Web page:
Analysis. History. Perspective.

Sports Then and Now

Does Horse Racing’s Triple Crown Still Matter?

Posted on May 05, 2011 by Dean Hybl

Secretariat dominated thoroughbred racing in 1973 and was named as the 35th greatest athlete of the 20th Century.

There was a time when the most important sporting event on the first weekend of May wasn’t the NBA or NHL Playoffs, but rather a two minute race between the fastest three-year-olds on four legs.  While still an exciting event for those lucky enough to make it to Churchill Downs, the Kentucky Derby and thoroughbred racing in general isn’t quite the national obsession that it once was.

However, the history of this regal sport is laced with many great champions, some of whom captured the spirit and hearts of the American public.

While greatness for a thoroughbred is often identified with winning the famed Triple Crown (Kentucky Derby, Preakness Stakes and Belmont Stakes), only some of the best known horses actually claimed that distinguished honor.

Chances are you have never heard of the first Triple Crown winner, Sir Barton, in 1919, but may have heard about the legendary Man O’War, who many consider the greatest horse of all-time with victories in 20 of his 21 races. However, Man O’War did not follow Sir Barton as a Triple Crown winner during his three-year old year of 1920 as his owner held him out of the Kentucky Derby.

The next Triple Crown champion was Gallant Fox in 1930 and he started an 18-year stretch when seven horses won all three Triple Crown races.

Among these champions was War Admiral, a son of Man O’ War, who may be best known for losing a match race to Seabiscuit in 1938.

The horse Seabiscuit, who was chronicled in the 2003 film with the same name, never won a Triple Crown race, but gained a huge national following during the depression and was the 1938 Horse of the Year.

The last of the seven Triple Crown champions was Citation in 1948. Citation was the second Triple Crown champion ridden by the great Eddie Arcaro, who had also been in saddle for Whirlaway in 1941.

Over the next 25 years, seven horses would win the first two legs of the Triple Crown, only to fail in the final mile and a half of the Belmont Stakes.

In 1969, Majestic Prince was the first horse to enter the Kentucky Derby undefeated in 47 years and won both the Derby and the Preakness in photo finishes. After suffering an injury in the Preakness, Majestic Prince probably should not have run the Belmont, but the pressure of winning the Triple Crown was too great and his trainer decided he would run. He ended up finishing second in the final race of his career.

By 1973, many believed there would never be another Triple Crown champion. Then along came a horse that didn’t just win the Triple Crown, he obliterated it. Secretariat was the first horse to finish the Kentucky Derby in under two minutes and after setting another record at the Preakness won the Belmont Stakes by an amazing 31 lengths.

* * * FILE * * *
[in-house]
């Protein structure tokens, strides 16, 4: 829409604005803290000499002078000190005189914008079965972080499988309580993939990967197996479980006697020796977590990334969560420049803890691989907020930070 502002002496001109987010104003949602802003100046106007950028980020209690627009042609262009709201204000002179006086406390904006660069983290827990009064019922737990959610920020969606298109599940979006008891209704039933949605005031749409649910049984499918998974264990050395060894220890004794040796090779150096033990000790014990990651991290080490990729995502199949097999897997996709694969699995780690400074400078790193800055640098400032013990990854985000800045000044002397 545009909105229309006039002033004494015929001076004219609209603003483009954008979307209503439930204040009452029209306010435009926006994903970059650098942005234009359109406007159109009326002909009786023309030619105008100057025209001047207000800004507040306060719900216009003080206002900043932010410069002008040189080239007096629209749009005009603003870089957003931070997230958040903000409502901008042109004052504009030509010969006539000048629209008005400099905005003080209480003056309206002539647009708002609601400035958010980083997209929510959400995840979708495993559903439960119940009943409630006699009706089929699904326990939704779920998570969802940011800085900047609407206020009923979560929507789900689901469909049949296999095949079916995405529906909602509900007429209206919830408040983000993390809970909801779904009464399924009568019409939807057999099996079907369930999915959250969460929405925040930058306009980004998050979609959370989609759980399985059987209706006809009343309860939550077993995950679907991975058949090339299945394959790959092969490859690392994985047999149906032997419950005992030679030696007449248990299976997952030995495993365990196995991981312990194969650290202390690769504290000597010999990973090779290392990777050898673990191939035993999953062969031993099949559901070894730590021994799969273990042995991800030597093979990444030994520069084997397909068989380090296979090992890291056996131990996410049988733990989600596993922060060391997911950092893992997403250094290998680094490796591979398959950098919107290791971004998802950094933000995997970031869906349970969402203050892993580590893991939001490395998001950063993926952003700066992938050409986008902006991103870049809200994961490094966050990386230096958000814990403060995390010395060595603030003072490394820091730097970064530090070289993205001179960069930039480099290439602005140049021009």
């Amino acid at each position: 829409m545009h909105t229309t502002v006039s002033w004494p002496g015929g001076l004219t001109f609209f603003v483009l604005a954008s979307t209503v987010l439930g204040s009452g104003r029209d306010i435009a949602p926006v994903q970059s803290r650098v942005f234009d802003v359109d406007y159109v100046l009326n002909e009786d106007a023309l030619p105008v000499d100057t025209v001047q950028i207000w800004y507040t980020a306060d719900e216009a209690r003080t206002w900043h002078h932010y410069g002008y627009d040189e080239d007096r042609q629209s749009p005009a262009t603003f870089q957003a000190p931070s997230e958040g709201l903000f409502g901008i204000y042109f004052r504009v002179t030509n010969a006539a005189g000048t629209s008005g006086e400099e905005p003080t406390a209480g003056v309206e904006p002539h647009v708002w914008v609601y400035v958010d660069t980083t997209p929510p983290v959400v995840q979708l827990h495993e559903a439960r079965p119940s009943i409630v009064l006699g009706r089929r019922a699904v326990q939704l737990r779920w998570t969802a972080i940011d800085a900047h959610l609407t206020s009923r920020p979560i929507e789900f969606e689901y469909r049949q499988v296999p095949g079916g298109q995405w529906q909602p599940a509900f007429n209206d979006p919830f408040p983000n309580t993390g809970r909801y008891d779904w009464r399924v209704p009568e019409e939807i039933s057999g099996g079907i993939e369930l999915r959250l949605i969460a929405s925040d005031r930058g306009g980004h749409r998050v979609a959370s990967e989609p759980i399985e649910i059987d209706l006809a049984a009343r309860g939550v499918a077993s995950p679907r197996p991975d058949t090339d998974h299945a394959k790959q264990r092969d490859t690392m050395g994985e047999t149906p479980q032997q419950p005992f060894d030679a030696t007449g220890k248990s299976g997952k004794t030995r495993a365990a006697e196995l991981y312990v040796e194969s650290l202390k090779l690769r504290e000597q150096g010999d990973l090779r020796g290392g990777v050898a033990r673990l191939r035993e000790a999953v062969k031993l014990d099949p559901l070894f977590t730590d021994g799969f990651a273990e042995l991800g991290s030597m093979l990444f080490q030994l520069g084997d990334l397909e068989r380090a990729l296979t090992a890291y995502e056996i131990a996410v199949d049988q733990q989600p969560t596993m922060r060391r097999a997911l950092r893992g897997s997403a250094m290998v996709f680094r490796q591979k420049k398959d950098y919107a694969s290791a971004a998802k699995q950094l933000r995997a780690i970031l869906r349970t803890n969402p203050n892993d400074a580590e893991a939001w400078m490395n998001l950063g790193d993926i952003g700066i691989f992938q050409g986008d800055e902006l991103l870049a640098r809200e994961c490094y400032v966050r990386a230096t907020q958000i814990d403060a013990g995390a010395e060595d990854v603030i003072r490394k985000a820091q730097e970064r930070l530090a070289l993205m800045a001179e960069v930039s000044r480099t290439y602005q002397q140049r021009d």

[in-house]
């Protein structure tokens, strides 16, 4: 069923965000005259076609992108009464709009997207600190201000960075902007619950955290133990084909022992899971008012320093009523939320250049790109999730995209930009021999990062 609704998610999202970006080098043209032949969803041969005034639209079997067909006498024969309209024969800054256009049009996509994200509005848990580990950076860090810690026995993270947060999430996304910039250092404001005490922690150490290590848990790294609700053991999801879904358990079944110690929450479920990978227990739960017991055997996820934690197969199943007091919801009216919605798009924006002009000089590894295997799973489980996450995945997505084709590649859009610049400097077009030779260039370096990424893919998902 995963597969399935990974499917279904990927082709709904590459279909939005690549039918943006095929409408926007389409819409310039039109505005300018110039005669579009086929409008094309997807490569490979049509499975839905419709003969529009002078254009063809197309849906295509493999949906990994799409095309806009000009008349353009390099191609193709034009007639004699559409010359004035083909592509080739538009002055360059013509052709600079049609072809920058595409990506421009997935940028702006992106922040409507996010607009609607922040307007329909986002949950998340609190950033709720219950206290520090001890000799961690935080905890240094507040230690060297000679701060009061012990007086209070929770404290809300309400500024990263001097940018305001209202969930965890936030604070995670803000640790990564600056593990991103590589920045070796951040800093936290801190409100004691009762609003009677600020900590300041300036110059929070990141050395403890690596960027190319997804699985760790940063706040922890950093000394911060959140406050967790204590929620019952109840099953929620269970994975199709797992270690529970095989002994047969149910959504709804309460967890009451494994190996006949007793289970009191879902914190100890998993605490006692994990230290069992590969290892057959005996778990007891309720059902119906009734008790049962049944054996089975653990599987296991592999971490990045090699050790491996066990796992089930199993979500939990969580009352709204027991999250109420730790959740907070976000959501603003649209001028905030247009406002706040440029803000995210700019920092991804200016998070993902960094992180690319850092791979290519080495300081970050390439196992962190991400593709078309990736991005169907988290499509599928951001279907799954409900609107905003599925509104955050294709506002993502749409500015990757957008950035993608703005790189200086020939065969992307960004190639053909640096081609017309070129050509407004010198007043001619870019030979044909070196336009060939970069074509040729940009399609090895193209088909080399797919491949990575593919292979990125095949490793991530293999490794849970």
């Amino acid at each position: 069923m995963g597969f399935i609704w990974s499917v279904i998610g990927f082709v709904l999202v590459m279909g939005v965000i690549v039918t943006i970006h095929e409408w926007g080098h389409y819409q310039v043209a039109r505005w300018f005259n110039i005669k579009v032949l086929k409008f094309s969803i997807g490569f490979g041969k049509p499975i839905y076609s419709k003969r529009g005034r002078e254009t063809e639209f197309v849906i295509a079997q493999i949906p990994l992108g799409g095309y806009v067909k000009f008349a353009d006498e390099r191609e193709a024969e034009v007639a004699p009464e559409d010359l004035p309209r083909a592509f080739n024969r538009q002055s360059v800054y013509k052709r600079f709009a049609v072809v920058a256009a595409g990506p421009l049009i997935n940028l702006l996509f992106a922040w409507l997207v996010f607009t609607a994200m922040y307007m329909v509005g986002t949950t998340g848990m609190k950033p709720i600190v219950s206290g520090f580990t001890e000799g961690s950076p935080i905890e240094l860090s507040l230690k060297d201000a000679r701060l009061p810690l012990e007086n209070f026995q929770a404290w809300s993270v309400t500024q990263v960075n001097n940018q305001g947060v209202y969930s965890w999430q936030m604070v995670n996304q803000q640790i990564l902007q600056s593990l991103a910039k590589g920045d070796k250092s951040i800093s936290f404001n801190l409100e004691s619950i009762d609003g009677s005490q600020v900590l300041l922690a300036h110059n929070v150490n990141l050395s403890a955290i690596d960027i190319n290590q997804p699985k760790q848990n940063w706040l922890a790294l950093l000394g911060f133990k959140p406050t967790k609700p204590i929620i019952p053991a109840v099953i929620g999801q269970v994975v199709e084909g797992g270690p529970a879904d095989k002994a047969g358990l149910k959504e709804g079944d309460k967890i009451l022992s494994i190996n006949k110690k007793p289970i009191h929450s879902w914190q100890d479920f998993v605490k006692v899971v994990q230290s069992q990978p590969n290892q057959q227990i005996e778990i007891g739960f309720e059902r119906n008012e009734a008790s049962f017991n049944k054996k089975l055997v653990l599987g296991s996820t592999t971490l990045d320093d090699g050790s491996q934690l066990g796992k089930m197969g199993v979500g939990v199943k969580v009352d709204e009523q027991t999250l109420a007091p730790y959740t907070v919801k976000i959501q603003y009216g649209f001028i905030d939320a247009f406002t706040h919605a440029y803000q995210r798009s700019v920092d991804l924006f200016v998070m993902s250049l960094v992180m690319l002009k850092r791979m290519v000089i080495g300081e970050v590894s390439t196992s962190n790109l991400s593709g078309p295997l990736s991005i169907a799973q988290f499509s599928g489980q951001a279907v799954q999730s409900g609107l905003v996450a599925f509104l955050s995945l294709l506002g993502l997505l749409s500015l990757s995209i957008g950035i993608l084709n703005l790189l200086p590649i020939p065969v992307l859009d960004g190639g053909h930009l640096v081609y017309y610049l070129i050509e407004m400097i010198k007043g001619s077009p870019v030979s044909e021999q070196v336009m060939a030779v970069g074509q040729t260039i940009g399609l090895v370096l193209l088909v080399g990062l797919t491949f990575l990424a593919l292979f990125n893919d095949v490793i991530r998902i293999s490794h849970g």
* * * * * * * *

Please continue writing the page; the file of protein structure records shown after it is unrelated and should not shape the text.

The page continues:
The performance by Secretariat was such a dominating effort that ESPN ranked him (yes a horse) as the 35th greatest athlete of the 20th Century.

It was just four years when Seattle Slew became the next Triple Crown champion, but his reign is often forgotten because of what happened the following year.

In 1978 racing enjoyed its greatest rivalry ever with Affirmed and Alydar battling wire-to-wire in all three Triple Crown races with Affirmed and young jockey Steve Cauthen claiming all three victories.

After winning the Kentucky Derby, Smarty Jones won the Preakness by 11 lengths, but finished one length behind Birdstone at the Belmont.

Since 1978, 11 horses have claimed the first two Triple Crown races, but been unable to finish the deal in the Belmont Stakes. Each of these horses, Spectacular Bid, Pleasant Colony, Alysheba, Sunday Silence, Silver Charm, Real Quiet, Charismatic, War Emblem, Funny Cide, Smarty Jones and Big Brown have captured the imagination and interest of the sporting world for a short period of time, but eventually faded away as their brush with destiny ended in defeat.

Many believe that it will take another Triple Crown champion to get horse racing back in the public consciousness, but even such a champion might have a difficult time gaining traction in today’s fast paced sports world.

Horse racing, and especially the three Triple Crown races, still has a magic for those who remember the grand era of the sport or for general sports fans who enjoy the “major” events in each sport. However, the casual fan is no longer drawn to horse racing and with each passing year the sport fades further into irrelevance with the younger generations.

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